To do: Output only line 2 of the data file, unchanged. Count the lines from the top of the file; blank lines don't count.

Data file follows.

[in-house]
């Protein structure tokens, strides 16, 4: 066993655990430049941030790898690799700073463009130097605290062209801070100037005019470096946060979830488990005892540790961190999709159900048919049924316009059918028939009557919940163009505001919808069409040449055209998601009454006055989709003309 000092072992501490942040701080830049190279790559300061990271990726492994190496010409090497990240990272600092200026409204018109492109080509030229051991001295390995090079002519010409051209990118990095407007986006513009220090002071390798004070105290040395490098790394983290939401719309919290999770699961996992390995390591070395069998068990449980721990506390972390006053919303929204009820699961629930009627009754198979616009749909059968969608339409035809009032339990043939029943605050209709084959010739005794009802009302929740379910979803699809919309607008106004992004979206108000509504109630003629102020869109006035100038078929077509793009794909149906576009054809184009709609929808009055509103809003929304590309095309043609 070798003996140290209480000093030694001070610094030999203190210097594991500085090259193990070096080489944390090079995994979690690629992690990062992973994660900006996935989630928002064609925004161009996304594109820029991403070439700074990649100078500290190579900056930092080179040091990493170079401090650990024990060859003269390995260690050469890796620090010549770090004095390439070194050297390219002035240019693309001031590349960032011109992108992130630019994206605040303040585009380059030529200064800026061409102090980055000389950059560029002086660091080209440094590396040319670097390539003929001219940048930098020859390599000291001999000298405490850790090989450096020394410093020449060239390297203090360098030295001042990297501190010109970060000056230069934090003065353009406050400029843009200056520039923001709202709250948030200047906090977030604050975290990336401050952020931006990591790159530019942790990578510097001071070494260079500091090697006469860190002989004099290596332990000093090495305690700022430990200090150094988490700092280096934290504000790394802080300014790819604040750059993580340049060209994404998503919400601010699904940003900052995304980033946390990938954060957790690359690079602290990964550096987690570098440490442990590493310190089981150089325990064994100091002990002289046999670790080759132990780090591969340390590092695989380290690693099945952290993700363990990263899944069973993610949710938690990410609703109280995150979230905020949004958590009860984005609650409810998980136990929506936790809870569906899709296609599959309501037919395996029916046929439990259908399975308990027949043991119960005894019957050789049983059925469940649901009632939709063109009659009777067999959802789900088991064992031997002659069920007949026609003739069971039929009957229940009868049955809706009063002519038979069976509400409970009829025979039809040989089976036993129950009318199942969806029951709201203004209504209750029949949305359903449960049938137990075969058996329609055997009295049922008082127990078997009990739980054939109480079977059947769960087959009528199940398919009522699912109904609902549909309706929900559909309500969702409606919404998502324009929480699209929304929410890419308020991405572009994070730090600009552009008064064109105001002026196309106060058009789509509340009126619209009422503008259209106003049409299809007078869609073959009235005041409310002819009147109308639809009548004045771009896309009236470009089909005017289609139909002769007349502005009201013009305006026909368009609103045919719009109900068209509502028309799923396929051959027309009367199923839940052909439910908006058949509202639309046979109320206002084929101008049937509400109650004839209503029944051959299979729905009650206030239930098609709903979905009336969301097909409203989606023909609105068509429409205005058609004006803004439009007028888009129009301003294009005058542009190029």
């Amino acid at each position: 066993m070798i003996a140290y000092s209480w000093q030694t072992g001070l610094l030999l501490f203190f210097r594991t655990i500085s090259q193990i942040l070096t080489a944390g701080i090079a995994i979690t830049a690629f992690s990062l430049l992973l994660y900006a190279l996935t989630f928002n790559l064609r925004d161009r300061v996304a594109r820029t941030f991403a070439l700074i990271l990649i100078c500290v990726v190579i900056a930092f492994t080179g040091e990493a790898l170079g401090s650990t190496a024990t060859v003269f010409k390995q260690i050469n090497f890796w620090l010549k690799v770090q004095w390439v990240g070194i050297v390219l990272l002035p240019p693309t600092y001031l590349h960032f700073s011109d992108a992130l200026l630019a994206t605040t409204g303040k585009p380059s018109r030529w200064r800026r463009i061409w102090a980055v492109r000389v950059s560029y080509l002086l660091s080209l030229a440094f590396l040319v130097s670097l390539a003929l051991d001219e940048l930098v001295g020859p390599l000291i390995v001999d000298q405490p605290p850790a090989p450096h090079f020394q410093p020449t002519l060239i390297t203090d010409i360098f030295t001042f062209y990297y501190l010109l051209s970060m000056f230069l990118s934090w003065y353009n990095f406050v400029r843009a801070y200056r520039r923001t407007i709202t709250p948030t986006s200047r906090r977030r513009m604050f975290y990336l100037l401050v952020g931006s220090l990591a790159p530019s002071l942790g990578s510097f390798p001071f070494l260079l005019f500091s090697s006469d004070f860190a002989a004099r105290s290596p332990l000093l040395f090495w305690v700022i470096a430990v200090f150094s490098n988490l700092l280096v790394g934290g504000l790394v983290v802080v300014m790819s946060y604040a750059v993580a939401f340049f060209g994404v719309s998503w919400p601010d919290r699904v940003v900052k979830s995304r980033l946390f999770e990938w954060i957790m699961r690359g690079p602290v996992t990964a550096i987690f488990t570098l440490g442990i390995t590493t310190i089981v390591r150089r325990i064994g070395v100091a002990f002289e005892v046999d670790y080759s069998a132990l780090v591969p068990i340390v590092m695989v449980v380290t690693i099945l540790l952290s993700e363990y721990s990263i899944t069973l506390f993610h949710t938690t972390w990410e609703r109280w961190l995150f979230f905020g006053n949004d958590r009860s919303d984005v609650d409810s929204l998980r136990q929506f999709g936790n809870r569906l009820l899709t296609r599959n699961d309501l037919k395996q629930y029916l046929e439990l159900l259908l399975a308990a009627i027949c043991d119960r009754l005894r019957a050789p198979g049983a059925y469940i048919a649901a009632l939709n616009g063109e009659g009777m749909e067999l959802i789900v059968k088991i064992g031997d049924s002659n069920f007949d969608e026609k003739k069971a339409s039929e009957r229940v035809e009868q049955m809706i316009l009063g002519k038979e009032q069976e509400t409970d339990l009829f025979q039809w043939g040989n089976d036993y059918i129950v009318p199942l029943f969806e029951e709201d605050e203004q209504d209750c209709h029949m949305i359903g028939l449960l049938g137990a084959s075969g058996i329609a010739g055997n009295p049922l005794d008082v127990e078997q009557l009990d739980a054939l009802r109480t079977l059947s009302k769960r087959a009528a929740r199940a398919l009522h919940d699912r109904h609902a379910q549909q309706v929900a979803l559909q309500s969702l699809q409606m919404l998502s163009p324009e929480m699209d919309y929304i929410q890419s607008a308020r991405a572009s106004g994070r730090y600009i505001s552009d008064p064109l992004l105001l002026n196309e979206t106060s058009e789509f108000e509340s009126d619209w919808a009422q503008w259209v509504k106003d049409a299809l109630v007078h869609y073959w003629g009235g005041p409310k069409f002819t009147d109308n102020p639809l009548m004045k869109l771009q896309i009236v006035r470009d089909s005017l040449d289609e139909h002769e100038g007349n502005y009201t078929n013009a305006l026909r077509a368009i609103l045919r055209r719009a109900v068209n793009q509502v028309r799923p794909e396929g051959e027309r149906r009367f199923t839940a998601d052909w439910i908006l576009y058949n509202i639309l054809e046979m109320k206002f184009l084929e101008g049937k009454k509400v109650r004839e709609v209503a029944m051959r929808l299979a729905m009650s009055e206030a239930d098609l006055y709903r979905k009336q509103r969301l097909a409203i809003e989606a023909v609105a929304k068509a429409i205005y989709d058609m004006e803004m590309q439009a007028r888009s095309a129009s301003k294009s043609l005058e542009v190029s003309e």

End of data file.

């Protein structure tokens, strides 16, 4: 066993655990430049941030790898690799700073463009130097605290062209801070100037005019470096946060979830488990005892540790961190999709159900048919049924316009059918028939009557919940163009505001919808069409040449055209998601009454006055989709003309 000092072992501490942040701080830049190279790559300061990271990726492994190496010409090497990240990272600092200026409204018109492109080509030229051991001295390995090079002519010409051209990118990095407007986006513009220090002071390798004070105290040395490098790394983290939401719309919290999770699961996992390995390591070395069998068990449980721990506390972390006053919303929204009820699961629930009627009754198979616009749909059968969608339409035809009032339990043939029943605050209709084959010739005794009802009302929740379910979803699809919309607008106004992004979206108000509504109630003629102020869109006035100038078929077509793009794909149906576009054809184009709609929808009055509103809003929304590309095309043609 070798003996140290209480000093030694001070610094030999203190210097594991500085090259193990070096080489944390090079995994979690690629992690990062992973994660900006996935989630928002064609925004161009996304594109820029991403070439700074990649100078500290190579900056930092080179040091990493170079401090650990024990060859003269390995260690050469890796620090010549770090004095390439070194050297390219002035240019693309001031590349960032011109992108992130630019994206605040303040585009380059030529200064800026061409102090980055000389950059560029002086660091080209440094590396040319670097390539003929001219940048930098020859390599000291001999000298405490850790090989450096020394410093020449060239390297203090360098030295001042990297501190010109970060000056230069934090003065353009406050400029843009200056520039923001709202709250948030200047906090977030604050975290990336401050952020931006990591790159530019942790990578510097001071070494260079500091090697006469860190002989004099290596332990000093090495305690700022430990200090150094988490700092280096934290504000790394802080300014790819604040750059993580340049060209994404998503919400601010699904940003900052995304980033946390990938954060957790690359690079602290990964550096987690570098440490442990590493310190089981150089325990064994100091002990002289046999670790080759132990780090591969340390590092695989380290690693099945952290993700363990990263899944069973993610949710938690990410609703109280995150979230905020949004958590009860984005609650409810998980136990929506936790809870569906899709296609599959309501037919395996029916046929439990259908399975308990027949043991119960005894019957050789049983059925469940649901009632939709063109009659009777067999959802789900088991064992031997002659069920007949026609003739069971039929009957229940009868049955809706009063002519038979069976509400409970009829025979039809040989089976036993129950009318199942969806029951709201203004209504209750029949949305359903449960049938137990075969058996329609055997009295049922008082127990078997009990739980054939109480079977059947769960087959009528199940398919009522699912109904609902549909309706929900559909309500969702409606919404998502324009929480699209929304929410890419308020991405572009994070730090600009552009008064064109105001002026196309106060058009789509509340009126619209009422503008259209106003049409299809007078869609073959009235005041409310002819009147109308639809009548004045771009896309009236470009089909005017289609139909002769007349502005009201013009305006026909368009609103045919719009109900068209509502028309799923396929051959027309009367199923839940052909439910908006058949509202639309046979109320206002084929101008049937509400109650004839209503029944051959299979729905009650206030239930098609709903979905009336969301097909409203989606023909609105068509429409205005058609004006803004439009007028888009129009301003294009005058542009190029």